Talwar expounds the importance of his research, saying “Rats have native intelligence which is a lot better than artificial intelligence.” However, some would disagree. Among Talwar’s detractors is Dr. Robin Murphy, director of the Center for Robot Assisted Search and Rescue. Murphy’s research center designed and worked on the robots that combed through the rubble of the recently-attacked World Trade Center. Murphy points out that roborats could become easily distracted by external stimuli common at disaster sites, such as the smell of smoke or rotting garbage. Rats also can only go out to a site for about an hour at a time, while robots can last seven to twelve hours. Moreover, rubble could easily interfere with a roborat’s remote transmitting system. Rescue missions also often require long falls or exposure to hot and fiery places roborats may be unable or unwilling to go. Murphy further notes that the range of broadcast for roborats cannot exceed 1700 feet, placing numerous limitations on the use of this technology at large disaster sites.


SAT Question

The author’s main purpose of quoting Art Caplan and Robin Murphy is to

A) provide a counter-argument to the idea that robotic rat technology is wholly beneficial and ethical.
B) establish that roborat technology impacts both the physical and emotional sensations experienced by rats.
C) present alternate suggestions for animal species that could be merged with this new technology.
D) confirm the relationship between artificial electric impulse and sensations generated from within an animal’s brain.

In questions like this, selecting the correct answer is not simply a matter of looking for information that is “right” or “wrong,” according to the text. Every piece of information in the answer choices is consistent with the text. The passage provides counter-arguments to Talawar’s optimistic assessments of the new technology, indicates that biomechanical technology can influence physical and emotional brain responses, states that that artificial electronics can cause these responses, and suggests that animals other than rats could be controlled electronically.

So the real trick is not to determine what the author did or didn’t write, but to understand how writing works. With an awareness of the logic of written English, you can see why the author chose to include the specific ideas referenced in the question: ideas from a bioethicist and a developer of purely robotic, non-biological rescue devices.

A quick skimming of the paragraphs containing the words of Caplan and Murphy shows that these two scientists have concerns that robotic rat technology may be unhelpful and even harmful. This points to answer (A) as the correct one. A quick comparison of answers (B) through (D) to the words of Caplan and Murphy further shows that the ideas in (B), (C) and (D) are not connected to Caplan and Murphy’s perspectives in any clear way. So (A) can be selected as the correct answer, only (A) fits in with the logic of the passage’s structure.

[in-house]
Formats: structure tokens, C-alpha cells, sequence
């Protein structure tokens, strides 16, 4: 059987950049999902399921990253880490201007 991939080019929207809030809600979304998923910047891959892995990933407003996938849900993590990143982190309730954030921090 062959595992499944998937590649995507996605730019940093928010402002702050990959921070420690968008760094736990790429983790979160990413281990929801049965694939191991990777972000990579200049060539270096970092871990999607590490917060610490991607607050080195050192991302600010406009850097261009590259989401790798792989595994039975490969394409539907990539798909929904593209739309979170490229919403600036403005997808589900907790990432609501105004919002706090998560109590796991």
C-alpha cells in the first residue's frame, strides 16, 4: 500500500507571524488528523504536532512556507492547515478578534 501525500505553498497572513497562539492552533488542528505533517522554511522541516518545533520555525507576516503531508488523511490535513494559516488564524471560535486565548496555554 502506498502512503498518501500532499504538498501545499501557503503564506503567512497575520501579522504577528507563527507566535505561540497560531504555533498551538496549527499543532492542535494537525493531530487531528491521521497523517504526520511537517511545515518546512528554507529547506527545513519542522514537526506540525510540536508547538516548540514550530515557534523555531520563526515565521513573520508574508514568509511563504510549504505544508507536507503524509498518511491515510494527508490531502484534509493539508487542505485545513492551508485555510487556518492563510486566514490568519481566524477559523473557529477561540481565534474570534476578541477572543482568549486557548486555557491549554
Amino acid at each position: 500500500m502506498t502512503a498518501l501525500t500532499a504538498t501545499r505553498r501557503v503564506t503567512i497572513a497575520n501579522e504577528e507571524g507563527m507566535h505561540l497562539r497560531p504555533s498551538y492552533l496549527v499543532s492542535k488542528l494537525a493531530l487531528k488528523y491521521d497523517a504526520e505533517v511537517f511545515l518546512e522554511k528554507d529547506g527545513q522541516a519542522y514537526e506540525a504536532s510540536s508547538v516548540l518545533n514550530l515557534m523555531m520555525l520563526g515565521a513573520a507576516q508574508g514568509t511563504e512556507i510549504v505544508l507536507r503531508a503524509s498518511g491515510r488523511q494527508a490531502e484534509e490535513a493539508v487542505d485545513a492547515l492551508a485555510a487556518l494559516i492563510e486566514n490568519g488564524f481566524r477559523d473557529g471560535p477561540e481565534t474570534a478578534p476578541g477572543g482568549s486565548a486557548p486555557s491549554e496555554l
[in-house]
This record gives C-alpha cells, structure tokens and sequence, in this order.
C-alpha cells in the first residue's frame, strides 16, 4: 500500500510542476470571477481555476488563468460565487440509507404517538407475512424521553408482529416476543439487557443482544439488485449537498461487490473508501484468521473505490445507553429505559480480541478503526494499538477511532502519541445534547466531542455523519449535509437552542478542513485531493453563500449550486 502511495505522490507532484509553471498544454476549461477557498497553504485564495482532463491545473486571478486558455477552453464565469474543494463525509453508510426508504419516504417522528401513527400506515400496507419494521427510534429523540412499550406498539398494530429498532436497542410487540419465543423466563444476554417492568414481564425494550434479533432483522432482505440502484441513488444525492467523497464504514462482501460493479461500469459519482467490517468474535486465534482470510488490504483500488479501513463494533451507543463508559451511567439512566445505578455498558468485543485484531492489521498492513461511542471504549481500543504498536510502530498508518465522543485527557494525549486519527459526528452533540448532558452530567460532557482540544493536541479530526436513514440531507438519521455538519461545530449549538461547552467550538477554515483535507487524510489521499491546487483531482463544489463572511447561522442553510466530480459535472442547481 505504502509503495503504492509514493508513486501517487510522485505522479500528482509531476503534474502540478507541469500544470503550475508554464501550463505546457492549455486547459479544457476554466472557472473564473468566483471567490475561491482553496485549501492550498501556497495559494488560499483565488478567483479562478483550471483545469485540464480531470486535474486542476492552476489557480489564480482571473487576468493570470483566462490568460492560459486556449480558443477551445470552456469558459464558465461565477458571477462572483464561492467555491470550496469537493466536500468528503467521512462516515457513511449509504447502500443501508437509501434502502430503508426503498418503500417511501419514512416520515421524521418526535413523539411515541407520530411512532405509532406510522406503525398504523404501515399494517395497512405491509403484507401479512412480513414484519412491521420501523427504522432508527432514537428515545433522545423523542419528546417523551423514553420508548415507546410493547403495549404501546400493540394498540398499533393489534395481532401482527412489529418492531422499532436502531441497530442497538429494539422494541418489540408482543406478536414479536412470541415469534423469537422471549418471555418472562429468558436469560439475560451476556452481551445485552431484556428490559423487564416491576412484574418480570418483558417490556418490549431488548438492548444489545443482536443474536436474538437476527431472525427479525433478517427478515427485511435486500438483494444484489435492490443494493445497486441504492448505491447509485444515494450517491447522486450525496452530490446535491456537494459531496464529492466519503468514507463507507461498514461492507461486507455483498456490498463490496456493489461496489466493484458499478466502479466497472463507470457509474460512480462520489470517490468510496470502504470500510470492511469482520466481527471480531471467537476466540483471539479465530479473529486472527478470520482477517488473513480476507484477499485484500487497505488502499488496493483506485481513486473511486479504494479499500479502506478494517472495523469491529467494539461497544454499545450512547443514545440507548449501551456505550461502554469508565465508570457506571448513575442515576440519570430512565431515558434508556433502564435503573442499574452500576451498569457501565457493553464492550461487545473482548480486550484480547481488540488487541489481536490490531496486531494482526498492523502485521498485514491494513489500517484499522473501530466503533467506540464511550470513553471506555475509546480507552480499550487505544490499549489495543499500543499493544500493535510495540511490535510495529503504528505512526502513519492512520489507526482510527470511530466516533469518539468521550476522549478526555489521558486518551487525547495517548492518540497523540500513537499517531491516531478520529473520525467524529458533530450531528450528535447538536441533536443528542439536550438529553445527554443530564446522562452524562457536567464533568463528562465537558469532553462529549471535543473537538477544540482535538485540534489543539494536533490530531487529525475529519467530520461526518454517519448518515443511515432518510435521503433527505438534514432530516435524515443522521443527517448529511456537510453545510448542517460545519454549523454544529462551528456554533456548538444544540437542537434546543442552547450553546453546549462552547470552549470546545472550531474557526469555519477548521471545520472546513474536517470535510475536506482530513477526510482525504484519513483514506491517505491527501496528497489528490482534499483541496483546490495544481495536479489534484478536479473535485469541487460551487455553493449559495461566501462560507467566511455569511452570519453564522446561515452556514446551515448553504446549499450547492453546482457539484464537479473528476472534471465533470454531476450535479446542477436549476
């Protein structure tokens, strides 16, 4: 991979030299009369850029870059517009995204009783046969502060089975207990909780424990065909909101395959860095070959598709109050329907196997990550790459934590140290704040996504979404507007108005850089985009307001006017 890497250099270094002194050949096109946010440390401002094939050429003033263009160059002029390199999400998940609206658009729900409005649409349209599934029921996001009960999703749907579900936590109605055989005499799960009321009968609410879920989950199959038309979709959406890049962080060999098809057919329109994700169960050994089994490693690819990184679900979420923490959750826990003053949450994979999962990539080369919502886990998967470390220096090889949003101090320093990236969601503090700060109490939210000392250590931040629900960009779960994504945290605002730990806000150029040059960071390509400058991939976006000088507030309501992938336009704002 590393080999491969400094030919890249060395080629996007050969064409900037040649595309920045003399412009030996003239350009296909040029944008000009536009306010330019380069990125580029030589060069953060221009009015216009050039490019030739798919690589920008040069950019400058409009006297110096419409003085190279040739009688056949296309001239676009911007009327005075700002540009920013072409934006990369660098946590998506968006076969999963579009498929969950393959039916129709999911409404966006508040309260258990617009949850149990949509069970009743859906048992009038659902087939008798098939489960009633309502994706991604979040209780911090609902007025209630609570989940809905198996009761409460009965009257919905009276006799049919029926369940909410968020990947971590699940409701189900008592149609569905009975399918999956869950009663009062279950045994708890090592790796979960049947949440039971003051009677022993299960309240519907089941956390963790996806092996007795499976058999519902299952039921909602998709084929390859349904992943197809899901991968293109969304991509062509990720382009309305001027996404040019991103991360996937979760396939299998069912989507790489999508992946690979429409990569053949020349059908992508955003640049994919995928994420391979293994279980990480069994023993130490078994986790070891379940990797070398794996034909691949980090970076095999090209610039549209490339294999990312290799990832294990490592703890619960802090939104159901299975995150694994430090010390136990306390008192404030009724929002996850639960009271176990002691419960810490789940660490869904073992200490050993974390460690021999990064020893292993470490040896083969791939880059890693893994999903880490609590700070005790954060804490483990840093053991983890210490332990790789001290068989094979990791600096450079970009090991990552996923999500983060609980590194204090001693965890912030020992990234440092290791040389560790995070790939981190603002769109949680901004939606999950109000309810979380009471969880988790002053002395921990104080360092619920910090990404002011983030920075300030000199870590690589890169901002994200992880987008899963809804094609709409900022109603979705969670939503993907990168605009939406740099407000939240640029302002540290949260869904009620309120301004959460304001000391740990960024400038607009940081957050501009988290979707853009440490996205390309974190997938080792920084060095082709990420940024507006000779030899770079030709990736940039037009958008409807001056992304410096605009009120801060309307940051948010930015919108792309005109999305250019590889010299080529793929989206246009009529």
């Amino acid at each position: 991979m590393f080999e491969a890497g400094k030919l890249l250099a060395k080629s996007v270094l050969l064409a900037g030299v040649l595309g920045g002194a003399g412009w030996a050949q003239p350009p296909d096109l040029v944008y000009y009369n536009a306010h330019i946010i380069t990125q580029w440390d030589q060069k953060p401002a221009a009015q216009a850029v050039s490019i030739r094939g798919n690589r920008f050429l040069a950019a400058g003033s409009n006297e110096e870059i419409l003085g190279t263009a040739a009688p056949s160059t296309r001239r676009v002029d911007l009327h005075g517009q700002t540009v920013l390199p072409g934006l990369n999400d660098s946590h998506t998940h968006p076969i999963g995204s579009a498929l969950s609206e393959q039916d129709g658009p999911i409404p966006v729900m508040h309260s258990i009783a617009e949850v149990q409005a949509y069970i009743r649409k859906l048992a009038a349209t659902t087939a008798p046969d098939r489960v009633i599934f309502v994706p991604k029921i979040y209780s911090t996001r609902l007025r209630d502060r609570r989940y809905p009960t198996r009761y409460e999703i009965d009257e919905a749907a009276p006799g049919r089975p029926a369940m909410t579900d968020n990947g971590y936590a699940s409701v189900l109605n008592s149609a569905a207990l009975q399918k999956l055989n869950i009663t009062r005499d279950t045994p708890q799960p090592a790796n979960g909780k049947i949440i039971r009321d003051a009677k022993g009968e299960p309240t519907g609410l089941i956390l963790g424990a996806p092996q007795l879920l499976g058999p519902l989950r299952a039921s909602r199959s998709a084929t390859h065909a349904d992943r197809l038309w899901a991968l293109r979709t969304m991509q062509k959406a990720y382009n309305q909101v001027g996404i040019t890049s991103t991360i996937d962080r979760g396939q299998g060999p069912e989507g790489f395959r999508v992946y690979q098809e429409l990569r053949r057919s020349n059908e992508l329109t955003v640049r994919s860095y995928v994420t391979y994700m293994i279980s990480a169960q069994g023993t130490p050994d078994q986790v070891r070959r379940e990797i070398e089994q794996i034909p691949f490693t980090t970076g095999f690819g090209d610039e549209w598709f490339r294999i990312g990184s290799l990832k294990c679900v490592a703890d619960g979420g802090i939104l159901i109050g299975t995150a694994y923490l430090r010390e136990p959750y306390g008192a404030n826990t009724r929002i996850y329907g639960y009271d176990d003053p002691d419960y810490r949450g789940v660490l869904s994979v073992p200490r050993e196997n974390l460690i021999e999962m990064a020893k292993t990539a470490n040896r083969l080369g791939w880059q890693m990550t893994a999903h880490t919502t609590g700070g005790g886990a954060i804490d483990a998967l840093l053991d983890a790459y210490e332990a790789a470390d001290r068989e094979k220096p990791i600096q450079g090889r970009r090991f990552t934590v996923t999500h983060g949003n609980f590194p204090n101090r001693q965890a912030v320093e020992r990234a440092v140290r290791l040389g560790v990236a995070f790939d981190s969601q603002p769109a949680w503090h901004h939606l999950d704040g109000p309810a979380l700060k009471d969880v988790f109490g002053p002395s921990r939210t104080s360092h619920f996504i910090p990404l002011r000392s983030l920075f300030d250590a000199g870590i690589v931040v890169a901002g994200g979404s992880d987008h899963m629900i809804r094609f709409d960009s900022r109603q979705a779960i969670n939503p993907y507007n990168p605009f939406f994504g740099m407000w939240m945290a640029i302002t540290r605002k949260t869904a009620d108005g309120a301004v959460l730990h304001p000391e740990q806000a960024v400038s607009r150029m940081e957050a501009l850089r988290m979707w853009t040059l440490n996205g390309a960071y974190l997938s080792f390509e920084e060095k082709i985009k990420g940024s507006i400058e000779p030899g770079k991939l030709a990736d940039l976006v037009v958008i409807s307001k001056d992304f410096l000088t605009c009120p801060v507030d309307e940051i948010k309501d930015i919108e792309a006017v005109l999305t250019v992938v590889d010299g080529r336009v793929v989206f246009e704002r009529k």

Now, to thoroughly check each answer choice, you’d have to carefully reread almost the entire passage, since the answer choices themselves connect to many different parts of the reading. This is where thinking like a writer comes in handy. If you’re in a hurry and don’t have time to fully check all of the info in the answers, simply looking at the parts of the essay that reference Caplan and Murphy can give you an almost certain idea of what the answer is, provided you’re able to seize on the author’s reasons for always placing Talawar’s views right next to the views of the other two scientists. Talawar acts as an immediate counter to Caplan’s ethics concerns and Murphy acts as a counter to Talawar’s optimism about roborat technology. Someone with an astute knowledge of the writing processes for academic arguments would be able to spot a counter-argument very quickly, selecting answer (A) and ruling out the other answers with reasonable certainty.


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About David Recine

David is a test prep expert at Magoosh. He has a Bachelor of Social Work from the University of Wisconsin-Eau Claire and a Masters in Teaching English to Speakers of other Languages from the University of Wisconsin-River Falls. He has been teaching K-12, University, and adult education classes since 2007 and has worked with students from every continent. Currently, David lives in a small town in the American Upper Midwest. When he’s not teaching or writing, David studies Korean, plays with his son, and takes road trips to Minneapolis to get a taste of city life. Follow David on Google+ and Twitter!